Flashcards in Intentional Interferences with the Person Deck (45)
Collins v Wilcock (1984)
"An assault is an act which causes another person to apprehend the infliction of immediate, unlawful, force on his person; a battery is the actual infliction of unlawful force on another person. Both assault and battery are forms of trespass to the person. Another form of trespass to the person is false imprisonment, which is the unlawful imposition of constraint on another's freedom of movement from a particular place" (Goff LJ, at p. 377-8).
"The fundamental principle, plan and incontestable, is that every person's body is inviolate...The effect is that everybody is protected not only against physical injury but against any form of physical molestation" (p. 378). In other words, any touching - regardless of consent - amounts to battery. However, in principle consent amounts to a defence against battery - and most of the 'ordinary' physical touching required in day-to-day life will not suffice. There is thus a development of a 'broad principle', subject to 'general exceptions' (p. 378).
Wilson v Pringle (1986)
The act, not the injury, must be intentional to establish TAP; "it is the mere trespass by itself which is the offence" (p. 249). i.e. All that is required to be shown is deliberate conduct (there is no need to establish an intention to commit the tort).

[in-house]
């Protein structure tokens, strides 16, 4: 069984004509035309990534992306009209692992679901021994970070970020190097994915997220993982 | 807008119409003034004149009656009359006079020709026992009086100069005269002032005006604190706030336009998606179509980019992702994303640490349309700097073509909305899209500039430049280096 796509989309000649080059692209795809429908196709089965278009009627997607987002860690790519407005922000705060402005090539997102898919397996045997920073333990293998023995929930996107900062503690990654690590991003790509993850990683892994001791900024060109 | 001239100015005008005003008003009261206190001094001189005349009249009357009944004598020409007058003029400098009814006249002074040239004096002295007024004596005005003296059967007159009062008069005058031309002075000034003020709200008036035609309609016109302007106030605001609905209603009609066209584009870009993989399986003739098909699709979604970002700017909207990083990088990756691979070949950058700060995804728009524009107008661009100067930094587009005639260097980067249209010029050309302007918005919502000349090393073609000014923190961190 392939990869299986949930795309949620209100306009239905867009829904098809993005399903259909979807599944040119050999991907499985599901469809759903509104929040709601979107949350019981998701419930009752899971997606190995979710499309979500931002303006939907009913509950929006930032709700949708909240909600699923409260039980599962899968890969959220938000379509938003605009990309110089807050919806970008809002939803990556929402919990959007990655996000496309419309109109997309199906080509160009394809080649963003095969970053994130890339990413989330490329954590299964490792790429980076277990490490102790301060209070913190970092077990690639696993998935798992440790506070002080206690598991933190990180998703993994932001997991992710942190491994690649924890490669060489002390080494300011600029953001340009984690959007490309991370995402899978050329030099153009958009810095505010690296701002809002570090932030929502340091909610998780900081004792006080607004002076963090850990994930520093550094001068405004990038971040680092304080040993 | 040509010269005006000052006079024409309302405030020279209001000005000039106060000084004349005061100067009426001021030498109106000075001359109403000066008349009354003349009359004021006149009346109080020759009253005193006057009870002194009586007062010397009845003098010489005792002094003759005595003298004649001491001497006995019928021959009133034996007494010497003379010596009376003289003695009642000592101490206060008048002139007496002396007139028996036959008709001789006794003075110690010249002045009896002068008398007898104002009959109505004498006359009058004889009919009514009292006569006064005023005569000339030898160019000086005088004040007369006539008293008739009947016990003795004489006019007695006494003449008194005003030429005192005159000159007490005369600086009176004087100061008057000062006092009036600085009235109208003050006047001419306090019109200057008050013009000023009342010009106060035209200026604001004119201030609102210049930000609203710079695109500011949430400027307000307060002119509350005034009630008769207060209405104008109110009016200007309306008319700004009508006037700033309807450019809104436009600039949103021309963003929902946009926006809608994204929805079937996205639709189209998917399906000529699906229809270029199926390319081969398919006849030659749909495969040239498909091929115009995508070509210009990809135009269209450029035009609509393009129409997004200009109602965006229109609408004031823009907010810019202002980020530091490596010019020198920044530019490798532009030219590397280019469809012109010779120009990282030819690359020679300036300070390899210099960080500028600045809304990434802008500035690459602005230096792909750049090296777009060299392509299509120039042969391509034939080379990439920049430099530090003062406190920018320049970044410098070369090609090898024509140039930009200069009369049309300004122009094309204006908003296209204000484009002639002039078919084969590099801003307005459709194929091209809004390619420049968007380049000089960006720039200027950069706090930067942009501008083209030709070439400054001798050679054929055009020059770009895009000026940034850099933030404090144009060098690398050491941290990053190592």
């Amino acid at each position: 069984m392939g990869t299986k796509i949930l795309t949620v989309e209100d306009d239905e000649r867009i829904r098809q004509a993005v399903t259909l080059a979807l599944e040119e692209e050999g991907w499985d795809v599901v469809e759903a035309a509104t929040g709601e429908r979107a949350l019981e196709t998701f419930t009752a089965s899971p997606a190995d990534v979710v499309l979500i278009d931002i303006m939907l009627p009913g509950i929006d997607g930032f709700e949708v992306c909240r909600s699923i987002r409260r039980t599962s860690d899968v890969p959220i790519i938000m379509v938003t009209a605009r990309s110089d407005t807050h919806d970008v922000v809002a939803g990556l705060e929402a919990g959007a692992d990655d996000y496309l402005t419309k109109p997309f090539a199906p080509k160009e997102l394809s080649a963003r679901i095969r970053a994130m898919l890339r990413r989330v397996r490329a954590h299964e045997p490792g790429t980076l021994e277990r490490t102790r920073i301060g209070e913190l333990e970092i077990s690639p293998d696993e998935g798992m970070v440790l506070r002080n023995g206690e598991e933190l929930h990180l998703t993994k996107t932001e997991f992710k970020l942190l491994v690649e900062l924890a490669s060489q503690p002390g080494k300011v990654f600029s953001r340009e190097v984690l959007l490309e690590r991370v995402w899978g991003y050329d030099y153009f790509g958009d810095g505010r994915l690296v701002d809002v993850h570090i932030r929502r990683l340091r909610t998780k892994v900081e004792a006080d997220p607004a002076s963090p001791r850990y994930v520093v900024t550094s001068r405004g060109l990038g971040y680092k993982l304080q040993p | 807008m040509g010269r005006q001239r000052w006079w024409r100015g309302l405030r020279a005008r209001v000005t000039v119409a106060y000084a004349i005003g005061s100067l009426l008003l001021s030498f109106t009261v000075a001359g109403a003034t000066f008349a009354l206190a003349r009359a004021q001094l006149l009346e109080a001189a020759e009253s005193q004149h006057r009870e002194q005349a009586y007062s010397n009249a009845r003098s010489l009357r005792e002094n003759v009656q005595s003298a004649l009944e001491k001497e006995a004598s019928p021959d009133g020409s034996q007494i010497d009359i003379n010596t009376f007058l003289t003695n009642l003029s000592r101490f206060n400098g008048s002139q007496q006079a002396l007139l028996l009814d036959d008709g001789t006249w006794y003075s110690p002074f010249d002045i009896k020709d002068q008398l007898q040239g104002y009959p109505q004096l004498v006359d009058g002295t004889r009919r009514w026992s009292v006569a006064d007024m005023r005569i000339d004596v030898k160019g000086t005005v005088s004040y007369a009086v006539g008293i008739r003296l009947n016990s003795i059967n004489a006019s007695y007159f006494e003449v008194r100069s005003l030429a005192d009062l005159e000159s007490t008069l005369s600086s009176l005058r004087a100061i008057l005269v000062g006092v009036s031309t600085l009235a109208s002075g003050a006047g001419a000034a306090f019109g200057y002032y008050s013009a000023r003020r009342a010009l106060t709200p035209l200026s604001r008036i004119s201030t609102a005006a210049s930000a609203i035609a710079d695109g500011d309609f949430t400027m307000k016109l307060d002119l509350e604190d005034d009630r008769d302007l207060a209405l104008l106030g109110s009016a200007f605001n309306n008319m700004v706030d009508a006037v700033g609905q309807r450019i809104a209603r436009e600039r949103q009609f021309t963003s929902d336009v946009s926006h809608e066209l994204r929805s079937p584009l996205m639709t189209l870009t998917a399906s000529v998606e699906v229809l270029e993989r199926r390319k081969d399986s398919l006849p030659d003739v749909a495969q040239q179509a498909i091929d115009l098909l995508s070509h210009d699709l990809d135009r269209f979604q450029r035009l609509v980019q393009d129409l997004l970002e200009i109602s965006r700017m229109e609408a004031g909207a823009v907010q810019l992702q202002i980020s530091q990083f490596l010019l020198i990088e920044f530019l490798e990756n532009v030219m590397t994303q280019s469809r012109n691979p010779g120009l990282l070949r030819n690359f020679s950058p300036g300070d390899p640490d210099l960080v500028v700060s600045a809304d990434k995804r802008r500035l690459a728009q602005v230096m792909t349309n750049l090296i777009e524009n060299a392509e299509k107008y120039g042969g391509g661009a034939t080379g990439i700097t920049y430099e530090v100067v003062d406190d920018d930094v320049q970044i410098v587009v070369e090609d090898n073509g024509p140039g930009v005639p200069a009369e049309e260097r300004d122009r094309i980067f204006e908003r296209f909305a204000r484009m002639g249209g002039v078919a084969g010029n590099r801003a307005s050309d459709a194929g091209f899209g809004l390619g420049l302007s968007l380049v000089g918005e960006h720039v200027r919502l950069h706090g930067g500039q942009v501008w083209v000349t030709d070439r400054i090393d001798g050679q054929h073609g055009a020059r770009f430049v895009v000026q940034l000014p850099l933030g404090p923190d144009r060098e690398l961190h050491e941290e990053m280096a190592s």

It was believed that 'hostility' was required to establish TAP (battery), but this has now been overruled in F v West Berkshire (1990) as being difficult to reconcile with the broad principle that any touching amounts in principle to battery (Lord Goff at ).
Letang v Cooper (1965)
This case concerns intention and committing battery. If the injury is inflicted unintentionally, but negligently, the action lies in negligence rather than trespass (Lord Denning).
Livingstone v MOD (1984)
This case concerns intention and committing battery. A soldier deliberately fires A, but misses him and hits B instead. It was held that intent can be 'transferred' (Hutton J at p. 361).
Bici v MOD (2004)
Livingstone endorsed. Recklessness is defined as the indifference as to the result of your actions.
In principle this would suffice as intention; but, it must be 'subjective recklessness' (appreciating risks of potential harm to C but being indifferent to it) (Elias J at ).
Blake v Galloway (2004) [also seen in the Breach of Duty deck]
Participating in a game equates to implied consent for battery. The question of implied consent must be judged on the circumstances (Dyson LJ at ).
Fagan v Metropolitan Police Commissioner (1969)